Seeking the removal of the cutting-edge US-built Terminal High Altitude Area Defense (THAAD) missile system deployed on South Korean territory, China has increased pressure on the newly-elected administration of President Moon Jae-in to make good on a campaign pledge to remove the unpopular American weapon.
In asking for Seoul to make a "political decision," Beijing is seeking to have the powerful US-made weapon system removed from the region, as the installation of the missiles on the Korean peninsula is viewed by China as an unnecessarily aggressive stance.
Washington insists that the deployment of the THAAD system is necessary to counter the military posturing of the People's Democratic Republic of Korea (DPRK), particularly in light of the increasingly isolated country's threat to drop an ICBM with a nuclear warhead on the US mainland, a capability many experts observe is currently beyond Pyongyang's power.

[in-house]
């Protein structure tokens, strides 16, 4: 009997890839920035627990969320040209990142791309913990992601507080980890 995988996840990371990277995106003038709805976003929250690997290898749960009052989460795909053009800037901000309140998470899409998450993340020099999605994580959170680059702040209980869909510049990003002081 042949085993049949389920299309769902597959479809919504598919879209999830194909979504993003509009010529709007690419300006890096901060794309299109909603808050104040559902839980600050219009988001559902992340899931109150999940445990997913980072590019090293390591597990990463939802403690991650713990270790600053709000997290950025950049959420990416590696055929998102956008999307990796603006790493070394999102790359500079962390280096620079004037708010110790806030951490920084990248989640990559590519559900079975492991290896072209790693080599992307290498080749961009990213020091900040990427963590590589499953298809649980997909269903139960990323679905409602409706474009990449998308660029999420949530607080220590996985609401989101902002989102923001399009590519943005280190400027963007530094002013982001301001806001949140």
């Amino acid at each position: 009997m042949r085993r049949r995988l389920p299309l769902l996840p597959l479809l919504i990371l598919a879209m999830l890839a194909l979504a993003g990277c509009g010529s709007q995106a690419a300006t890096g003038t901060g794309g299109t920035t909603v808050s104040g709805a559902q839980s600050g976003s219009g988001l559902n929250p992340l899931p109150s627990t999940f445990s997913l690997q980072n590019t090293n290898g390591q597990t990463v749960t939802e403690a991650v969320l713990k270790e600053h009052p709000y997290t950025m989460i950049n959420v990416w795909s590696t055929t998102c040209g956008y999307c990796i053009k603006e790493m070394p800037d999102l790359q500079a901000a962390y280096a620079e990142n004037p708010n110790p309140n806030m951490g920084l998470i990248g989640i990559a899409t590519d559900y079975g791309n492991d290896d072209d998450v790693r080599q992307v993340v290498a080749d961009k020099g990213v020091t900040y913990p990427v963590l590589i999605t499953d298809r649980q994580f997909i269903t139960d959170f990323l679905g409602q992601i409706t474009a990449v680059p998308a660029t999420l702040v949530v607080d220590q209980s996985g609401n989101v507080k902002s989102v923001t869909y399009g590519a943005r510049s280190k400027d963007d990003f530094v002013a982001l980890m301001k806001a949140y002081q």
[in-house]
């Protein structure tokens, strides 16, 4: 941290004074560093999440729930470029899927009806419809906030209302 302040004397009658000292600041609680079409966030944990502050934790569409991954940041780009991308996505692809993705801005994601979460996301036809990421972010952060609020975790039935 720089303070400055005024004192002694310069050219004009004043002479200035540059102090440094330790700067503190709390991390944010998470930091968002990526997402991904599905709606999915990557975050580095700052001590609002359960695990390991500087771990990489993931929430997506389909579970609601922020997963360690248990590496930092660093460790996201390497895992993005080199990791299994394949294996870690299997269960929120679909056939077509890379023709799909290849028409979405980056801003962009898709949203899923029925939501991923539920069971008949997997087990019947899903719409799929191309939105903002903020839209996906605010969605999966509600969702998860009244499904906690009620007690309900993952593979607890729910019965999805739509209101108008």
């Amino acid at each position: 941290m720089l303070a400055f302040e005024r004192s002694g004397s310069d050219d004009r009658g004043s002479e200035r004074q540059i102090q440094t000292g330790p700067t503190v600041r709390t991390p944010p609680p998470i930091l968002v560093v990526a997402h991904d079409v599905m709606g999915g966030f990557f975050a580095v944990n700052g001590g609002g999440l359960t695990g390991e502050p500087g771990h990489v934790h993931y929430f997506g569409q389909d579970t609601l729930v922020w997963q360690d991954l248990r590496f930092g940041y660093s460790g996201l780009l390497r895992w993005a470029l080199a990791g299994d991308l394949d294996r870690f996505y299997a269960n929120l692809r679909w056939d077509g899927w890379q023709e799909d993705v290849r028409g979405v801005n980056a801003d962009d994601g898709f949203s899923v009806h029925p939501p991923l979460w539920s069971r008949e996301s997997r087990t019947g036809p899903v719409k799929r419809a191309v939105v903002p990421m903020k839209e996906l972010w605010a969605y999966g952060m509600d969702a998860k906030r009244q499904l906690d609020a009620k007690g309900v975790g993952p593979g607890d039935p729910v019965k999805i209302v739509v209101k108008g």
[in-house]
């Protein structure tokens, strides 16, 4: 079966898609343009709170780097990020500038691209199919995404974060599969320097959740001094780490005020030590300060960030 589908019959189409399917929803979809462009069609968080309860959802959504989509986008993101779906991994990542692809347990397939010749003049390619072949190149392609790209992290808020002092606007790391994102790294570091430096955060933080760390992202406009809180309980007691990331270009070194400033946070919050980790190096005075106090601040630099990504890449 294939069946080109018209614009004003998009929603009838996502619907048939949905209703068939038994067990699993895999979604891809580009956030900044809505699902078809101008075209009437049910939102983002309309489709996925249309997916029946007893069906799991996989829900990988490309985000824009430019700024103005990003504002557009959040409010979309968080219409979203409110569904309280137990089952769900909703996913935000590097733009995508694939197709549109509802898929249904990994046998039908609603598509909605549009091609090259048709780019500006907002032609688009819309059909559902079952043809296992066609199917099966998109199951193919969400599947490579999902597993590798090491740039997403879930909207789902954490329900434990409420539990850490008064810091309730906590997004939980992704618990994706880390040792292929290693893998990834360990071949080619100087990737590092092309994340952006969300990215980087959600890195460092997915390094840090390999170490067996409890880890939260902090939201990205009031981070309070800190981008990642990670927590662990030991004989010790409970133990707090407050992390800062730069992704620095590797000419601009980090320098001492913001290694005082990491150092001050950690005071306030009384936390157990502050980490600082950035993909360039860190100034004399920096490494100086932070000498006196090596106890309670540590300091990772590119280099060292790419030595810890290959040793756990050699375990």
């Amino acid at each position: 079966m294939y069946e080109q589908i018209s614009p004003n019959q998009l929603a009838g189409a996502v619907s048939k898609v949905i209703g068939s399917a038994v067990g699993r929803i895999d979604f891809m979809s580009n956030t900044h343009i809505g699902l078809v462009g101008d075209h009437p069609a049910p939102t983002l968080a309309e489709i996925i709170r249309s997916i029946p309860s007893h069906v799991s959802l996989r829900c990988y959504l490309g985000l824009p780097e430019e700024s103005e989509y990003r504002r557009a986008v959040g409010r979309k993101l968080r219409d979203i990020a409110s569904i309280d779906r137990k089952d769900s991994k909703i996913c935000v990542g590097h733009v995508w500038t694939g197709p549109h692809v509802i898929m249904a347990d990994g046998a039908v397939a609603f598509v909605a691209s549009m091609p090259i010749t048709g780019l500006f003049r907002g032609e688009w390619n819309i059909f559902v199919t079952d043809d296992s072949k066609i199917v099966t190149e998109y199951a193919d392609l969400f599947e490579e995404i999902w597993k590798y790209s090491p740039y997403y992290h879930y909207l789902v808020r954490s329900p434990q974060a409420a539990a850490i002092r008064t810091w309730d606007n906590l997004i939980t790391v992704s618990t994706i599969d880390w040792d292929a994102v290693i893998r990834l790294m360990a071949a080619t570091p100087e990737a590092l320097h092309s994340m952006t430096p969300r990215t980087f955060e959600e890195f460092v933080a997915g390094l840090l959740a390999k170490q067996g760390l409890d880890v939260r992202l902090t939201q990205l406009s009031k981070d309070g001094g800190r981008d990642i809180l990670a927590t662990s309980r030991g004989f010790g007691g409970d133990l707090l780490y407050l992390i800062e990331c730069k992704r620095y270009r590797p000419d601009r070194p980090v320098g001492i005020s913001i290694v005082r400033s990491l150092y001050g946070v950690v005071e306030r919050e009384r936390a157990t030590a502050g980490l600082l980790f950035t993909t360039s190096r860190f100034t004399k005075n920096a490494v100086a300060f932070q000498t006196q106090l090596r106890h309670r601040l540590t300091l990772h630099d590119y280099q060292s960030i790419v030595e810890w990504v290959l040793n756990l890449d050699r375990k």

According to the Chinese Foreign Ministry, cited by Yonhap, on Tuesday representatives from the two countries met to discuss issues of bilateral regional security.
"We hope the Korean side shows political will and decision, to keep its promise," stated Chinese Foreign Ministry spokesman Geng Shuang, during a news conference following a strategic dialogue between Chinese Vice Foreign Minister Zhang Yesui and his Korean diplomatic counterpart Lim Sung-nam, according to South Korea's JoongAng Daily newspaper.
The Chinese spokesman asserted that the two representatives pledged to "strengthen communication."
Noting that an improvement in bilateral relations is sought by both parties Geng said, "effort has to be put into returning the two countries relations to a path of stable and healthy development."
The two national representatives were primarily engaged in laying the groundwork for the upcoming meeting between Moon and Chinese President Xi Jinping on the sidelines of the G-20 summit in Germany, next month.